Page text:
Obviously, an adopted child is not genetically that of the adoptive parents.  That is an easy differentiation to make between the two options and if the potential parents are set on having a genetically related child, then they have no choice but to look at surrogacy.

If genetics isn’t a selling point for the potential parents, then the next weighing point is the fear of the potential parents that the process will fail and they will not have a child as a result of the adoption process.  The risk tolerance level of the potential parents can easily be traced back to how many failed fertility treatments they have had in the past and their exhaustion level.

In surrogacy, if the surrogate achieves a pregnancy then there is a guarantee under Nevada and California law, if they followed the requirements of the law for a surrogacy, that a court of law will find that the intended parents are the legal parents of the child, not the surrogate.  The risk comes from whether the surrogate can get pregnant or not.  There is a failure rate associated with the process.  It is better explained by the doctors than by the lawyers.  However, the rate of success is controlled by things such as great screening of the surrogate, both physically and mentally, and the doctors use of a high-quality embryo.

In adoption, the risk of failure is high.  If the potential parents are looking at adopting an infant then they can sit on waiting lists for significant periods of time before birth mothers match with them.

Even after a match, the birth parents have a time period within which to revoke consent, usually 48 to 72 hours after birth, unless the they are in a state that follows the Uniform Adoption Act that gives eight days after birth for revocation of consent.   It is a devastating blow to the potential adoptive parents that mimics the effects of failed fertility treatment in which there is a build up and excitement of “baby fever” with no child in the end.  Another route to adoption is foster-to-adopt in which the potential parents become foster parents with the hope of adopting.  In those cases, the same buildup and disappoint that happens in infertility happens here.  A child is placed with the foster parents for a significant amount of time, but reunification of the child with their family is always the goal.  The children may be removed from the foster parents versus being made available for adoption.  The roller coaster feelings that happened during infertility come back into play.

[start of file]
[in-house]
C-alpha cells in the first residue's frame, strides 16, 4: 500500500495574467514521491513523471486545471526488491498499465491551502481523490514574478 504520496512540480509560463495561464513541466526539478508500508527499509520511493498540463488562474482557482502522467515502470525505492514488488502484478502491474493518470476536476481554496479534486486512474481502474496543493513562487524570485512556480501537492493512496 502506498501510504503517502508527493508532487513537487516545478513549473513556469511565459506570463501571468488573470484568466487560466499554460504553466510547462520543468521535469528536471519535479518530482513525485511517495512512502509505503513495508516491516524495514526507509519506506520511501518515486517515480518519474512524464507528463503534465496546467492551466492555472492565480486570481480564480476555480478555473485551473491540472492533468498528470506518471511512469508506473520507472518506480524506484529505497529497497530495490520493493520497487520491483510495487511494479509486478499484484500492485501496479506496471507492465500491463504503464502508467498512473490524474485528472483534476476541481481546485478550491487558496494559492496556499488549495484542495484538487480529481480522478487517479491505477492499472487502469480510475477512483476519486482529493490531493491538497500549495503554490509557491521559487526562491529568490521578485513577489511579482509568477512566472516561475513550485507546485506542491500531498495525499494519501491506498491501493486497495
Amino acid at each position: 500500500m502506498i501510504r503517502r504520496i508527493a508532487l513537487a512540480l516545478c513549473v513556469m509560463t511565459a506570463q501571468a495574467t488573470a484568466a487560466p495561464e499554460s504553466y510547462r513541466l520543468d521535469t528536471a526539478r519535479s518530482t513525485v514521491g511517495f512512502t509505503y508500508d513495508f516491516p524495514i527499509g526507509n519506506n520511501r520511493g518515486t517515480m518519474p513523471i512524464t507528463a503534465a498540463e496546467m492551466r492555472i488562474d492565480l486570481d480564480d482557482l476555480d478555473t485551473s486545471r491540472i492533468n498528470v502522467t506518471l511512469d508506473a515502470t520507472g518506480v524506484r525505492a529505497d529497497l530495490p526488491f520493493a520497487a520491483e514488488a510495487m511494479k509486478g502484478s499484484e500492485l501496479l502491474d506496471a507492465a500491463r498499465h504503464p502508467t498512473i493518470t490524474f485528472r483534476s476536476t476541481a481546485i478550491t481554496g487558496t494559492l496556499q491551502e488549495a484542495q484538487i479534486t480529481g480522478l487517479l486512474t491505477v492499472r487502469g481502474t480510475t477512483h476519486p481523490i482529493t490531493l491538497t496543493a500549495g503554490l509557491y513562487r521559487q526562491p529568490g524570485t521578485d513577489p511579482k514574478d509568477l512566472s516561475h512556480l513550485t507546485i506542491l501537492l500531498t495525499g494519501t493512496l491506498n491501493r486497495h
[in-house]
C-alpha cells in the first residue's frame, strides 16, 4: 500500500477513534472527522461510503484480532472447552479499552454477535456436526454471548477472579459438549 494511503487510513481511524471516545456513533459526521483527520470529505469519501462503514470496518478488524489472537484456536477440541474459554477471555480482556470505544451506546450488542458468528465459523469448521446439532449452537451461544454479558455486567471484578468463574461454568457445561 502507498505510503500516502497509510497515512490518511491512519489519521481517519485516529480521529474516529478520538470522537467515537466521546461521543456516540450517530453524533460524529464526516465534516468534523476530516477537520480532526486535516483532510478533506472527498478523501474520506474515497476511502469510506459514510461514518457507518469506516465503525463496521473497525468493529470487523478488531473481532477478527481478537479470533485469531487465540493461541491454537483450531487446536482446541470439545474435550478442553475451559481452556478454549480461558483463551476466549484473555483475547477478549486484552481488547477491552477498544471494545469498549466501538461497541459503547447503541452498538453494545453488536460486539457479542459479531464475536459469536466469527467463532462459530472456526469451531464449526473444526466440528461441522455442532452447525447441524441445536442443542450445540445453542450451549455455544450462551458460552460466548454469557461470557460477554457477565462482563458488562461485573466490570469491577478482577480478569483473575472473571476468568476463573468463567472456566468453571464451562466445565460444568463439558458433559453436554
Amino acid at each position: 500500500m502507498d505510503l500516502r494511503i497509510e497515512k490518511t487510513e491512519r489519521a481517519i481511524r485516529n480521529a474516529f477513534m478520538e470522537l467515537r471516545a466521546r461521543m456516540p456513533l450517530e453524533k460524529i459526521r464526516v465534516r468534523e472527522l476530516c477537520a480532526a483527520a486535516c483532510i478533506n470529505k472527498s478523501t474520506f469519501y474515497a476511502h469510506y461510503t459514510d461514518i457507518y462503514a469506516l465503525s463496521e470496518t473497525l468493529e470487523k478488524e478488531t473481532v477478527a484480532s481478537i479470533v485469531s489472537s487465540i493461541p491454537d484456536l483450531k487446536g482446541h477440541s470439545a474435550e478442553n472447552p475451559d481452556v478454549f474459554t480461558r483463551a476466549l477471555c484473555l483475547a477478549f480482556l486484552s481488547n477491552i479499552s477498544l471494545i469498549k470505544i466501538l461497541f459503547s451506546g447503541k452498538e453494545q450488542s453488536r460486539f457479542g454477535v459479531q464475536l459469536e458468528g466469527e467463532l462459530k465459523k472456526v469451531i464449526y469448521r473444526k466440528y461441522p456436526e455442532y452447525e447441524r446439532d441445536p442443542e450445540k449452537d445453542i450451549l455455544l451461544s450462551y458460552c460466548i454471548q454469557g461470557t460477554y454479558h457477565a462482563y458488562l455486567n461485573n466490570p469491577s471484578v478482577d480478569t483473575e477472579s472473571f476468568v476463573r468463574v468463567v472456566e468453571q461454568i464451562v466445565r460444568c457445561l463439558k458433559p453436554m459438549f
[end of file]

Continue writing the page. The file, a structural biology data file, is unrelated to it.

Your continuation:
There is nothing easy about this decision.  However, we find that parents who have not endured the exhaustion of infertility treatments tend to fair better in the adoption process.  They have the endurance and stamina to hang in there.  The adoption process can be incredibly rewarding.  However, if you are already exhausted from the roller coaster ride of infertility you may want to take a hard look at surrogacy as an option.

No matter what your journey – seek help!  Don’t do it on your own!  There are many people in the same boat as you with experience to share.  You can learn a lot in a one-hour meeting with an experienced attorney.  Our firm is here for you.  We give parentage advice all the time.  It is our goal to help you make the right decision for you.